Last year Bennet Dunlap and a group of committed DOC (Diabetes Online Community) advocates created a social movement called StripSafely. It was the raising of voices of those with diabetes to encourage the FDA to put a post market survey in place to ensure our test strips and meters meet safety standards and the ISO requirement for blood glucose testing.
The movement was a roaring success. Dunlap went to Washington to present to the FDA. The FDA did develop a post-market surveillance testing program. As background, this movement was prompted by Medicare’s program of competitive bidding for meter and strip manufacturers, increasing the odds that products would be chosen by price, not quality. I was a part of that movement as were thousands of people who wrote letters and it was satisfying indeed to see we could affect such change.
Now, however, the problem continues, or perhaps progresses. A survey conducted by the American Association of Diabetes Educators (AADE) finds that suppliers participating in Medicare’s Competitive Bidding program are failing to provide access to insulin pumps and related supplies. This can critically impact the health of patients either being denied a pump and supplies or being forced to use one not of their choosing. Many suppliers only offer one brand.
Of Medicare’s 29 suppliers, only 17 carry insulin pumps, and only 18 offer replacement supplies. Many suppliers are not meeting their obligation to even offer a pump and Medicare members are having difficulty finding suppliers who do, I know as I am often asked by those on Medicare how can they get an insulin pump? Restrictions also make it difficult if not downright impossible for pump users to switch pump systems. Of course the competitive bidding program was initiated to contain costs, but at what price to members and people with diabetes?
The AADE hopes the survey will help initiate positive change. One would be to move pumps and supplies from their current billing product category to a new product category, “Continuous Insulin Infusion Systems and Supplies.” This would require suppliers to stock pumps and supplies, helping to ensure patients would have access.
Another call is for Medicare to enforce the requirements that suppliers make available pumps and supplies to all Medicare members as indicated through the Healthcare Common Procedure Coding System.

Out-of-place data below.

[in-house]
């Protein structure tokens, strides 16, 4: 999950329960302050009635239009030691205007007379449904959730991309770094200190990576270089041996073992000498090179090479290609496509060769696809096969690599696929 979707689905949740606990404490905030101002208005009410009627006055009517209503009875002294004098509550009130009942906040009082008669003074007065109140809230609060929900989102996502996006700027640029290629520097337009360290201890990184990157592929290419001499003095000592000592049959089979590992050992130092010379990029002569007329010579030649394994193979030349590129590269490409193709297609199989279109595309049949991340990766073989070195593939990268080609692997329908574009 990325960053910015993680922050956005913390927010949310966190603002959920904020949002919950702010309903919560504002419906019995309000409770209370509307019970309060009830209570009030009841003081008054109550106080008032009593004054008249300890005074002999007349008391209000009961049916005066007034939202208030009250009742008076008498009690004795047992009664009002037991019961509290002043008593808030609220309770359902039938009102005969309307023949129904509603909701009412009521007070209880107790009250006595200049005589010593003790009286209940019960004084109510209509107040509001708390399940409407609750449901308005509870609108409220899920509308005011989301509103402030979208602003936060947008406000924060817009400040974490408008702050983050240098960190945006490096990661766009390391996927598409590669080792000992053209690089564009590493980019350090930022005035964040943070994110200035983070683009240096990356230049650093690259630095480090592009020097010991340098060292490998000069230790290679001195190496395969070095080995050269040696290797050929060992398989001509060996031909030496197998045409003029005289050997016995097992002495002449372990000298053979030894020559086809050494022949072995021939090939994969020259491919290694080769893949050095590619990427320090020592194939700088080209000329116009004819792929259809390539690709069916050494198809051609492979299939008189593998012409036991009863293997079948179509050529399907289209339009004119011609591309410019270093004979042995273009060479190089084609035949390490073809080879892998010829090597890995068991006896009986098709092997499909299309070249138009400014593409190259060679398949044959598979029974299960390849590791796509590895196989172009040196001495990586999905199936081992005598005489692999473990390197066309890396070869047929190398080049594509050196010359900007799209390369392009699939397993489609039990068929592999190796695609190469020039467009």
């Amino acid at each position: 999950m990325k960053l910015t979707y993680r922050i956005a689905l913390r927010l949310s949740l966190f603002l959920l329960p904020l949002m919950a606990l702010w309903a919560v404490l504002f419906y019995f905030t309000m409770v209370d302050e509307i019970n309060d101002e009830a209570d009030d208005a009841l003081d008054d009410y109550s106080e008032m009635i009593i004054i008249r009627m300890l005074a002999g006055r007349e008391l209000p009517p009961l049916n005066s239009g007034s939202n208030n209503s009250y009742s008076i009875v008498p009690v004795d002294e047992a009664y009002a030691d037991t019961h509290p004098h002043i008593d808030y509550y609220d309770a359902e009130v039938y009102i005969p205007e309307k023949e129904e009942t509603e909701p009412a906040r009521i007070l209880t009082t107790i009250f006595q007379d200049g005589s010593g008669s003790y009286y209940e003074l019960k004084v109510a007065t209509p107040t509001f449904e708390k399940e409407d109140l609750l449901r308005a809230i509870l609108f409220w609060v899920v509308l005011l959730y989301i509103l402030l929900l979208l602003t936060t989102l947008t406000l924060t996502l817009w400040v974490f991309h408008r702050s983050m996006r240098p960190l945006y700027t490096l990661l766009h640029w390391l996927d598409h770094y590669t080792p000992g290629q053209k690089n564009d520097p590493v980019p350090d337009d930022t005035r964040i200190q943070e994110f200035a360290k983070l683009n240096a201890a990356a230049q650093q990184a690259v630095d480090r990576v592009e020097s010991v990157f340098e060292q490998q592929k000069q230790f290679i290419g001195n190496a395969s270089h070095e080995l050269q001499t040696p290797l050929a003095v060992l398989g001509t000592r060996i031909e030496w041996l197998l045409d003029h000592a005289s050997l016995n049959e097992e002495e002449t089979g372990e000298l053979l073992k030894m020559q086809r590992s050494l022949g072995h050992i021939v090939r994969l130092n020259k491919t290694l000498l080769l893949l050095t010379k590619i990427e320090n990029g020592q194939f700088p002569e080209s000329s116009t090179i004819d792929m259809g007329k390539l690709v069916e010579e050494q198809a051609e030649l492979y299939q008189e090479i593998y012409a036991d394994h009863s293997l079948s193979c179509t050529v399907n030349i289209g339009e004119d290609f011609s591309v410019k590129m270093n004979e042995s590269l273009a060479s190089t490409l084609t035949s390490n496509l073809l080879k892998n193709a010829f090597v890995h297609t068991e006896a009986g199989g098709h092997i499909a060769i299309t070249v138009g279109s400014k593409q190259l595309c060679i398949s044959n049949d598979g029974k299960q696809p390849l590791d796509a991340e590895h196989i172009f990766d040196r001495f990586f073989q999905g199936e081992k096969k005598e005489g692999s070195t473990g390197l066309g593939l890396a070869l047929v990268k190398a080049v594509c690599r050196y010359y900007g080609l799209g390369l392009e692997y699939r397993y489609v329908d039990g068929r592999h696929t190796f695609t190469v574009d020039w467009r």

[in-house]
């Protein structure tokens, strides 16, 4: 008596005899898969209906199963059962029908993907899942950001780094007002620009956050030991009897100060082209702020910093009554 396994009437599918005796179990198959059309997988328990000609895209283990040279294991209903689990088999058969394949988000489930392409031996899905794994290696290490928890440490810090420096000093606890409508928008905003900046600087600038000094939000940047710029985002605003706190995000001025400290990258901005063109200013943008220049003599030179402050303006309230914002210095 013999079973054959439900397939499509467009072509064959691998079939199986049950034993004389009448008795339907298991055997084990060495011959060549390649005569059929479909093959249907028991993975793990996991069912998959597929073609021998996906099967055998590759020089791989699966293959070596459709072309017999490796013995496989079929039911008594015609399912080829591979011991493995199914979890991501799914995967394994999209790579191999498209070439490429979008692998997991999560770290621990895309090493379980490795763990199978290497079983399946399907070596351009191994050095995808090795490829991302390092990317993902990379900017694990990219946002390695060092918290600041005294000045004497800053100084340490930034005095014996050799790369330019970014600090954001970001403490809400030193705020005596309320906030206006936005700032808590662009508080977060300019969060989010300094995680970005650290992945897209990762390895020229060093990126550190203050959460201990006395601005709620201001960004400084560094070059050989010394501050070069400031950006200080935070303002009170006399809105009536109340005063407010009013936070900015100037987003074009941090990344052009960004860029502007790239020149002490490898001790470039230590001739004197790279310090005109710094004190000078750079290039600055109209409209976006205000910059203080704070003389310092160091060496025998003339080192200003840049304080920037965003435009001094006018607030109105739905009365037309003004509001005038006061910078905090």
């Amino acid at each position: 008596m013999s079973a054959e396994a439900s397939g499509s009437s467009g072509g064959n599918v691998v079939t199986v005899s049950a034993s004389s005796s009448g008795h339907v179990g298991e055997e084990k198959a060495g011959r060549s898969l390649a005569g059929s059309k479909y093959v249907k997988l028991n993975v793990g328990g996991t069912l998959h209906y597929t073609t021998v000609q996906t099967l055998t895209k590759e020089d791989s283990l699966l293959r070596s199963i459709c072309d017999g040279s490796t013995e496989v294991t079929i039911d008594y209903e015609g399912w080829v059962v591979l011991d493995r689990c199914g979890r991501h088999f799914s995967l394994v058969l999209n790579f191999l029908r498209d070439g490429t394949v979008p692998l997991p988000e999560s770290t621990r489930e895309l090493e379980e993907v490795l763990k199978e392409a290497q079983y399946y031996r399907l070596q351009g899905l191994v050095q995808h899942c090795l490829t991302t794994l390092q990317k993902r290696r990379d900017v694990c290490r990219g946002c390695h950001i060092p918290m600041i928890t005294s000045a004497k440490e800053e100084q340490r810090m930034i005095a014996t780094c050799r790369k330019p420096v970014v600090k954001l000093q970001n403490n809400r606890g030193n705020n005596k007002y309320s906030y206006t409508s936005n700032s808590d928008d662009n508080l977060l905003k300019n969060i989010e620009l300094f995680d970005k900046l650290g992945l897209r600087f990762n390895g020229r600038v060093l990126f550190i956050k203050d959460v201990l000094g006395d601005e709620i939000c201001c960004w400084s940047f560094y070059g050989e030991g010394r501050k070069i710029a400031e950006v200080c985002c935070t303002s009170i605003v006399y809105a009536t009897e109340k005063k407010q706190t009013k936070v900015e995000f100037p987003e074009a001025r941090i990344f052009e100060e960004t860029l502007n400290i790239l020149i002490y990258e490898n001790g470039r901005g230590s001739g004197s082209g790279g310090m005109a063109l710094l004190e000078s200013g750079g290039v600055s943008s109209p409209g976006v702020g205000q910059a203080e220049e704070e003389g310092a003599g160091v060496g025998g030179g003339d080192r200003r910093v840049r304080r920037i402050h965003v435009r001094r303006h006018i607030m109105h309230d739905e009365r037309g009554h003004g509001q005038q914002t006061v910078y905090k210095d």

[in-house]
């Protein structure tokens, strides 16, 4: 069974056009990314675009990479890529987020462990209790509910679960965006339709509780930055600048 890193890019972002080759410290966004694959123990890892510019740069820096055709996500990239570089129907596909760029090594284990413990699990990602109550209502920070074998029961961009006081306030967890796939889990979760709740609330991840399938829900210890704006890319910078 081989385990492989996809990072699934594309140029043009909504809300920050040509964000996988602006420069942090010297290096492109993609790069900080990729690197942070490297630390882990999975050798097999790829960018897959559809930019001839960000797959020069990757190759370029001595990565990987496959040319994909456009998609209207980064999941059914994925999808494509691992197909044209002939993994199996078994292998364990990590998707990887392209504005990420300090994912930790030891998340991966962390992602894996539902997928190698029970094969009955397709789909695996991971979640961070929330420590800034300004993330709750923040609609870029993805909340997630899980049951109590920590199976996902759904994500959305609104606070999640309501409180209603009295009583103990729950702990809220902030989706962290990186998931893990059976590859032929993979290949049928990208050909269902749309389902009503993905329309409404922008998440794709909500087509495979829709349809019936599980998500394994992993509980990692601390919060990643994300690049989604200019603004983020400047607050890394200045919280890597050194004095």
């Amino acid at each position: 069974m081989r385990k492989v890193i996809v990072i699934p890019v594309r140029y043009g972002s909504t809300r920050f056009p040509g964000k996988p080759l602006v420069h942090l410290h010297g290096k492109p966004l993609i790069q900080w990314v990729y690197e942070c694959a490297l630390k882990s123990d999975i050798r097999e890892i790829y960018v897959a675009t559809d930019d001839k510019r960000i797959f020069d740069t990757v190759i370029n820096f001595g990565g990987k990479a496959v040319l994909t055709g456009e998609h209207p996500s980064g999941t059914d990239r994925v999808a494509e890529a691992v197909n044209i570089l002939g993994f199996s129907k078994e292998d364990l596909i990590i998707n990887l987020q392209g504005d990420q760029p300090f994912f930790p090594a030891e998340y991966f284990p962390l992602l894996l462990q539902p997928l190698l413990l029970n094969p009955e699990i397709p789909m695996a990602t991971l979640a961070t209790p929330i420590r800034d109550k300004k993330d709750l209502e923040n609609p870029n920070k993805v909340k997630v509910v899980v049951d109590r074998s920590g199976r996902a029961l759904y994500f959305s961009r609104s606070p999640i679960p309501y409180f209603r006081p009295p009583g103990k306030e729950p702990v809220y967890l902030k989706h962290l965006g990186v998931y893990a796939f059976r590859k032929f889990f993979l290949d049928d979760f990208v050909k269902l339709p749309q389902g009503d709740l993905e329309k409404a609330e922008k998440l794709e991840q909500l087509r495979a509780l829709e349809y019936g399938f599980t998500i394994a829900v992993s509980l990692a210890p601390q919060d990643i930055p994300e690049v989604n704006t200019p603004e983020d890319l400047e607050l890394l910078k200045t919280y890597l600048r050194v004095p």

Facing turning 62 this year I can only hope by time I get to Medicare the AADE and other impact organizations will have had their way. While I do not wear a pump, I cannot bear the thought that instruments I do use to remain healthy would be limited and or restricted to me. To think I could not get these items is frankly unthinkable and I’d go so far as to say criminal.
4 thoughts on “Medicare’s Competitive Bidding program negatively impacts insulin pump users”
Thanks for the kind words. Thank you more for joining the campaign and conversation.
I am coming to see advocacy as a chronic condition much like diabetes. It is never finished, there is always more to do and so it feels daunting.
But there are successes. And as in diabetes care, we should be willing to learn from successes. We as a community stepped up. We can and will do more but I very much think that our success in coming together was an achievement and a path forward. Thanks for seeing that.
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I agree completely Bennet and you have become my idea of advocate persona 😉
I know two women who had difficulties getting their pump supplies this winter. One managed not to run out before the new supplies arrived, but the other woman had to borrow supplies because she ran out. I thought that the CGM issue was going to be my biggest problem with Medicare but stories like this demonstrate that life with Type 1 is going to be rocky on Medicare. Ugh:-(